The purpose of Education: Using the imperfect tools of today to prepare for the unknowns of tomorrow

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I am enjoying the distributed debate about the purpose of education – but wonder whetherwe are getting in too deep, too personal, too philosophical and missing something along the way?

At its simplest, every day in lessons and class groups across the world, educators are faced with the same, seemingly impossible mission:

How to use the imperfect knowledge and tools I have available to help prepare my students to solve problems that haven’t even arisen yet and a life that none of us can predict!

(Or at least, they could be. In reality this theoretical mission gets swamped by the day-to-day pressures. But assume for now that they are …)

Surely this can never work? How can I even prepare myself for an uncertain future, let alone helping others along that path?

Isn’t this exactly what education is about? If we don’t acknowledge the basic impossibility of this task; the ridiculousness of preparing to solve problems that don’t even exist yet; the woeful unpreparedness of any system to prepare for an unknown future; we trick ourselves into thinking that all we need is a better system, or newer tools rather than dealing with the real challenge.

I had a fantastic school experience. And it had nothing at all to do with the curriculum (which, growing up in apartheid South Africa was extremely conservative). It had everything to do with individual teachers, and school management who chose to rise above the curriculum, and challenged us to think differently. To do projects spanning multiple subjects. To reach beyond school. To develop political voices. To build daft sounding skills like problem solving and brainstorming.

I realise now that these were futureskills.

If we want to have any hope at all of preparing for the unknown, surely we need to take more pride in developing futureskills like confidence, autonomy, tolerance, curiosity?

Others have done a far better job than I can of describing these futureskills:

  • Cristina’s “building of Personality & Good Character”
  • Ewan’s “ambition to continually discover and question the world around them throughout life”
  • Leon’s ” curiosity; engagement; reaching out; building networks between people for the Common Good”
  • Simon’s “education is about change”
  • James’ “balance of freedom and responsibility”
  • I especially liked Paulo Freire describing tolerance as a basic skill, and essential first step in learning from, and about others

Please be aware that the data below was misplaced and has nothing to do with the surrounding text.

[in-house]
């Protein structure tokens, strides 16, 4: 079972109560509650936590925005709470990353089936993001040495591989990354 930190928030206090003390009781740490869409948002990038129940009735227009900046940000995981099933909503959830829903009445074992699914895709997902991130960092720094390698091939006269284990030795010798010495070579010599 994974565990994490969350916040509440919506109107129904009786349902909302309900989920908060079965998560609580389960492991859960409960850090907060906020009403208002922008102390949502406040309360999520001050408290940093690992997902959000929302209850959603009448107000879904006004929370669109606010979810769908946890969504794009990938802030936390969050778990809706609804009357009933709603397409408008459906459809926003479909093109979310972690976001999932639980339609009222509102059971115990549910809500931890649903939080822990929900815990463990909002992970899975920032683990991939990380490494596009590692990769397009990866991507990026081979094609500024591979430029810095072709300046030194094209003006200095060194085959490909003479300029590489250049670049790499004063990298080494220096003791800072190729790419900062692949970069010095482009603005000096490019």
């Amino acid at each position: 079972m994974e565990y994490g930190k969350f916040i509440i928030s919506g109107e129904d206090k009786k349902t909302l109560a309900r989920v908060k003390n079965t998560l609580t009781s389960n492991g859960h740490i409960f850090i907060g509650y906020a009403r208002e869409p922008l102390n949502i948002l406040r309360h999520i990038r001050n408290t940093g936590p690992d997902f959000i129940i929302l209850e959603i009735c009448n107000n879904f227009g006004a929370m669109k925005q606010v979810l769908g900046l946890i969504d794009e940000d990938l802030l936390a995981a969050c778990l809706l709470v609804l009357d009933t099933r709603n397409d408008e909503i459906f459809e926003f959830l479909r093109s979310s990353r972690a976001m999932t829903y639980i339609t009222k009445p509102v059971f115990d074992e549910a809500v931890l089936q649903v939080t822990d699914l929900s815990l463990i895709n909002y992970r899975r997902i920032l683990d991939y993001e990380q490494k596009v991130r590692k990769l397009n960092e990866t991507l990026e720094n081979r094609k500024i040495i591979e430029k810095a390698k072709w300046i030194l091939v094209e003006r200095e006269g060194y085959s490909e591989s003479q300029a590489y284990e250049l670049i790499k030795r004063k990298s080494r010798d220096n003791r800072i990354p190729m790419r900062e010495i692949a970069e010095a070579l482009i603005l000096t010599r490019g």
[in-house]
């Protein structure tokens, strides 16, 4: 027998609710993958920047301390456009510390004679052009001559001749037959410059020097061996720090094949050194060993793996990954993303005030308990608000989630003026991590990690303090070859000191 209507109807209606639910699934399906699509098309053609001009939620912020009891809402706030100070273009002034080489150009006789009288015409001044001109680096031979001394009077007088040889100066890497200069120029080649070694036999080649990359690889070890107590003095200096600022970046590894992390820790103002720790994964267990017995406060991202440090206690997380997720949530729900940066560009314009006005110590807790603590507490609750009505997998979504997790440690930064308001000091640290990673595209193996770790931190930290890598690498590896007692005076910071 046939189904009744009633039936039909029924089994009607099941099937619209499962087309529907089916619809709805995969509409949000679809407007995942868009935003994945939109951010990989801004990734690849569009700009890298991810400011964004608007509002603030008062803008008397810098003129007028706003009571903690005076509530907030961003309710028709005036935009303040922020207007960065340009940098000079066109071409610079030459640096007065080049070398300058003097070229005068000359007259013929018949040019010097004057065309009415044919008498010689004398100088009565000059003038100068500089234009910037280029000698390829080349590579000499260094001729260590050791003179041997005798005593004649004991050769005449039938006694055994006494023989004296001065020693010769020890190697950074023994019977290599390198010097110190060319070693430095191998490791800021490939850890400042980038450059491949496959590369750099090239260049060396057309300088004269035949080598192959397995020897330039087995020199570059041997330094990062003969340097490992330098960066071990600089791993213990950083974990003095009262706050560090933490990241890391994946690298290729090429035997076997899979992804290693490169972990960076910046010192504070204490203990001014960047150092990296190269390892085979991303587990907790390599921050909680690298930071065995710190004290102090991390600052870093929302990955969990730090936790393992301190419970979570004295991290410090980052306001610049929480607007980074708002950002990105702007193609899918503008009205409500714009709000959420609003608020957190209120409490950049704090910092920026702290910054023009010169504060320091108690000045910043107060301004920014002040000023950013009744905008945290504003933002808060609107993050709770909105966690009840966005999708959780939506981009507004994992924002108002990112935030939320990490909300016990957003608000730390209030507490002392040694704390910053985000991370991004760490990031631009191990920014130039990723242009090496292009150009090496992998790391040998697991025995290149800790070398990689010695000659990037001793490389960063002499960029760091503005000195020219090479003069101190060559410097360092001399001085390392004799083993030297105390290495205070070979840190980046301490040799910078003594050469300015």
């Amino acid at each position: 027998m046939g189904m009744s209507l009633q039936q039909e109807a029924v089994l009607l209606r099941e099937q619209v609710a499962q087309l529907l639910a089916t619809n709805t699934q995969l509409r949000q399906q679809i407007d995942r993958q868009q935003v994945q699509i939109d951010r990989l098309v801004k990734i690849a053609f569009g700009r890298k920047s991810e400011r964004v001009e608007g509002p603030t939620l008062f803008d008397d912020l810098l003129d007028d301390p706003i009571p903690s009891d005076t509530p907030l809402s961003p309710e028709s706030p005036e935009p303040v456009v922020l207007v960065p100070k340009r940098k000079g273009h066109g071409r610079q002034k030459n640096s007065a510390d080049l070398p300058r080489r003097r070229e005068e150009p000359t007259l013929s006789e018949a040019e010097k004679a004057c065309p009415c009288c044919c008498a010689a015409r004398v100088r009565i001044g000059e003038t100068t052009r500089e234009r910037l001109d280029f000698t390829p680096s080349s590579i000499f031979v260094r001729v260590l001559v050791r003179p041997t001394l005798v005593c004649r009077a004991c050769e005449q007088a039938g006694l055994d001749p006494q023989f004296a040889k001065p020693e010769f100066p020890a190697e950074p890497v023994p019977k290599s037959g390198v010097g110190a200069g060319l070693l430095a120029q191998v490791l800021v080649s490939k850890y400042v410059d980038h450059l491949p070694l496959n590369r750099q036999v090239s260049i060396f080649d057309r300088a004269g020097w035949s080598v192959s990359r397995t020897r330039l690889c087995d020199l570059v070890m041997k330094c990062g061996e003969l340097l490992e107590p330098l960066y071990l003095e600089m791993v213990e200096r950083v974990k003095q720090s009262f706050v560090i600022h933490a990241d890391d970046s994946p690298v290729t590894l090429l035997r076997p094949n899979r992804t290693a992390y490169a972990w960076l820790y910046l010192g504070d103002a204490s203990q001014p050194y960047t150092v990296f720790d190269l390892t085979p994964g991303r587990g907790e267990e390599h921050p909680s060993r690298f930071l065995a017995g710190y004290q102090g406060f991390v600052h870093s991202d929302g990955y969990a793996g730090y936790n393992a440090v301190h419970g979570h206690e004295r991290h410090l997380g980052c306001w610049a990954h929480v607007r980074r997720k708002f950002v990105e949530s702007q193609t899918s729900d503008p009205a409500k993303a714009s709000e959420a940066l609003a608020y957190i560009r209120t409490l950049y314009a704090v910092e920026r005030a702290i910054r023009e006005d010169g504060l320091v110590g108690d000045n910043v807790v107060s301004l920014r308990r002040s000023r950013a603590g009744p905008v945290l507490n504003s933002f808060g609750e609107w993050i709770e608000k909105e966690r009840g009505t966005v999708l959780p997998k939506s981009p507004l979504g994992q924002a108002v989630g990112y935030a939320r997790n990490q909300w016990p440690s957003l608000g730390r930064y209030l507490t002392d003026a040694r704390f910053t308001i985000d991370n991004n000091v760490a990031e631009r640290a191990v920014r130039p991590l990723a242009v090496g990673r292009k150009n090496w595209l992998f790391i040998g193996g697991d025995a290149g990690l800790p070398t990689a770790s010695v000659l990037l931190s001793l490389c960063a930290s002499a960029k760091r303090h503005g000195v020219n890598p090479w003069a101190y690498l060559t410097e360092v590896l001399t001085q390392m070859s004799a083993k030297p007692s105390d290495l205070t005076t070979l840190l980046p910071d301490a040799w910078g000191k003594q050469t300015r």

But how to influence the system to embrace these? If we have to have school league tables, why not measure success on how many students have excelled in a profession that only got invented after they left school? Or how many have managed to live and work in another language and culture?

As an employer, I can say without doubt that my most valuable members of staff are not the ones with good qualifications, but rather those good futureskills. Who help me solve a problem even when I cannot quite describe it well enough. Who have the vision to paint pictures of the future, combined with the handcraft (technical) skills to make them happen.

If we really want to change education – why not celebrate and prize these futureskills in increasingly vocal ways, and try to weave them deep into the fabric of the system. We may never be able to stop the system being about “competition”, but at least if we compete on futureskills it might be of more benefit to us all …

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About Geoff Stead

Geoff is Tribal's Head of Innovation and a thought leader on new technologies and how they could be used for learning, communication and collaboration. He and his team of technical inventors and educational wizards build apps, tools and websites to serve learners and tutors across the world. His mission: find practical and meaningful uses for emerging technologies, embracing the power of web2.0, Social Media and Open Source Solutions to help to make learning and working better for all. He has a special interest in empowering hard to reach, excluded or disadvantaged learners. Follow Geoff on Twitter.
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  • http://dougbelshaw.com Doug Belshaw

    Great stuff, and thanks for the contribution, Geoff! You’re absolutely correct about the system needing to measure things that are actually important – to individuals and employers alike. What I’d like to see is educational institutions be a whole lot more transparent (in which case perhaps we wouldn’t *need* league tables)

  • joythompson

    I so endorse the essence of what you say here. I’ve been a classroom teacher since 1973 and always believed that education is for exactly this purpose (hence the decision to stay in the classroom when my peers moved into management). I have seen how the principles underpinning this view of education have been subverted and undermined to the point of disillusionment over the last decades as the business model of education has taken over. It is very heartening to hear these views being discussed again. I had thought I was a dinosaur in the staffroom!